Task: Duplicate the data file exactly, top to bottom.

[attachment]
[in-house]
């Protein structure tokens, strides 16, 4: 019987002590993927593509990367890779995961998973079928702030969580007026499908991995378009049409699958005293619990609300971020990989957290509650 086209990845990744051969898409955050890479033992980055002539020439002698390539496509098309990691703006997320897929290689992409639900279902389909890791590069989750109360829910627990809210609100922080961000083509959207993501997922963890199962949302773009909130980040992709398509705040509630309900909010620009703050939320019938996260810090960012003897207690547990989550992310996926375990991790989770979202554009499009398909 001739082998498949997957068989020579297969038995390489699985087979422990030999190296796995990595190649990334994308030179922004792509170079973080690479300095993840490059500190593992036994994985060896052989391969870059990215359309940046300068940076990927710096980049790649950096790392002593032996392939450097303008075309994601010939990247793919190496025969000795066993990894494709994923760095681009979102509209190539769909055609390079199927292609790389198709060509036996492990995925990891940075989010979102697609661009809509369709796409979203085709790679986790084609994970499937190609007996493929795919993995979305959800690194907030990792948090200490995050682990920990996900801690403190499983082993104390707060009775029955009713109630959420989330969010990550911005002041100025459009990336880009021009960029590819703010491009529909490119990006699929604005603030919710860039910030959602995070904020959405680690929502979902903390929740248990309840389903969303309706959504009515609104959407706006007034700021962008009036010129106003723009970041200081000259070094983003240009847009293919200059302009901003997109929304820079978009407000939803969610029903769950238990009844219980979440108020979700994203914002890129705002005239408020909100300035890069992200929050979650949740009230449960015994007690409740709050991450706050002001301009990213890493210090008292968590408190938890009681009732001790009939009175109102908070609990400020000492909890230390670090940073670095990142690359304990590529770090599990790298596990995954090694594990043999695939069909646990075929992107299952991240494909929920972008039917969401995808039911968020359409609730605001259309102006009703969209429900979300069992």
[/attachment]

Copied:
[in-house]
């Protein structure tokens, strides 16, 4: 019987002590993927593509990367890779995961998973079928702030969580007026499908991995378009049409699958005293619990609300971020990989957290509650 086209990845990744051969898409955050890479033992980055002539020439002698390539496509098309990691703006997320897929290689992409639900279902389909890791590069989750109360829910627990809210609100922080961000083509959207993501997922963890199962949302773009909130980040992709398509705040509630309900909010620009703050939320019938996260810090960012003897207690547990989550992310996926375990991790989770979202554009499009398909 001739082998498949997957068989020579297969038995390489699985087979422990030999190296796995990595190649990334994308030179922004792509170079973080690479300095993840490059500190593992036994994985060896052989391969870059990215359309940046300068940076990927710096980049790649950096790392002593032996392939450097303008075309994601010939990247793919190496025969000795066993990894494709994923760095681009979102509209190539769909055609390079199927292609790389198709060509036996492990995925990891940075989010979102697609661009809509369709796409979203085709790679986790084609994970499937190609007996493929795919993995979305959800690194907030990792948090200490995050682990920990996900801690403190499983082993104390707060009775029955009713109630959420989330969010990550911005002041100025459009990336880009021009960029590819703010491009529909490119990006699929604005603030919710860039910030959602995070904020959405680690929502979902903390929740248990309840389903969303309706959504009515609104959407706006007034700021962008009036010129106003723009970041200081000259070094983003240009847009293919200059302009901003997109929304820079978009407000939803969610029903769950238990009844219980979440108020979700994203914002890129705002005239408020909100300035890069992200929050979650949740009230449960015994007690409740709050991450706050002001301009990213890493210090008292968590408190938890009681009732001790009939009175109102908070609990400020000492909890230390670090940073670095990142690359304990590529770090599990790298596990995954090694594990043999695939069909646990075929992107299952991240494909929920972008039917969401995808039911968020359409609730605001259309102006009703969209429900979300069992």